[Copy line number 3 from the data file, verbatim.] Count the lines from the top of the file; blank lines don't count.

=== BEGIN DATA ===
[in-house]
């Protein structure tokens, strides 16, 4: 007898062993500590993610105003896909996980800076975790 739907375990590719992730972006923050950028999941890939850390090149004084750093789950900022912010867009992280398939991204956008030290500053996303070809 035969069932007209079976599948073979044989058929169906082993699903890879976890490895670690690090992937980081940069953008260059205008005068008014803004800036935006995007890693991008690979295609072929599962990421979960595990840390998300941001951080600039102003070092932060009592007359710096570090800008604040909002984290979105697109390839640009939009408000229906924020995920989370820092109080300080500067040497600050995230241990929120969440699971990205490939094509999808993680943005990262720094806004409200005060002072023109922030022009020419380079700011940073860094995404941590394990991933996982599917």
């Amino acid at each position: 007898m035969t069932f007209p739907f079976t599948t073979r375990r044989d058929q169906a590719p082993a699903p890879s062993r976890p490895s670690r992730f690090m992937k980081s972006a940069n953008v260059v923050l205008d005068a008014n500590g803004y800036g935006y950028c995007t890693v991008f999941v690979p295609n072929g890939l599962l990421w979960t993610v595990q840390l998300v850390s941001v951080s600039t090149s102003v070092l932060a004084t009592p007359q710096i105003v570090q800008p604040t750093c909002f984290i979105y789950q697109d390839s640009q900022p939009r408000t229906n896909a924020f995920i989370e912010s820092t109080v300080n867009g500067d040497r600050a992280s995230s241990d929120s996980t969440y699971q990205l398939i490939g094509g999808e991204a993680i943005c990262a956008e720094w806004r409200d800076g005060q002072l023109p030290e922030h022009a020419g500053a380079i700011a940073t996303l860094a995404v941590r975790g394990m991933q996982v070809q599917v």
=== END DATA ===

């Amino acid at each position: 007898m035969t069932f007209p739907f079976t599948t073979r375990r044989d058929q169906a590719p082993a699903p890879s062993r976890p490895s670690r992730f690090m992937k980081s972006a940069n953008v260059v923050l205008d005068a008014n500590g803004y800036g935006y950028c995007t890693v991008f999941v690979p295609n072929g890939l599962l990421w979960t993610v595990q840390l998300v850390s941001v951080s600039t090149s102003v070092l932060a004084t009592p007359q710096i105003v570090q800008p604040t750093c909002f984290i979105y789950q697109d390839s640009q900022p939009r408000t229906n896909a924020f995920i989370e912010s820092t109080v300080n867009g500067d040497r600050a992280s995230s241990d929120s996980t969440y699971q990205l398939i490939g094509g999808e991204a993680i943005c990262a956008e720094w806004r409200d800076g005060q002072l023109p030290e922030h022009a020419g500053a380079i700011a940073t996303l860094a995404v941590r975790g394990m991933q996982v070809q599917v």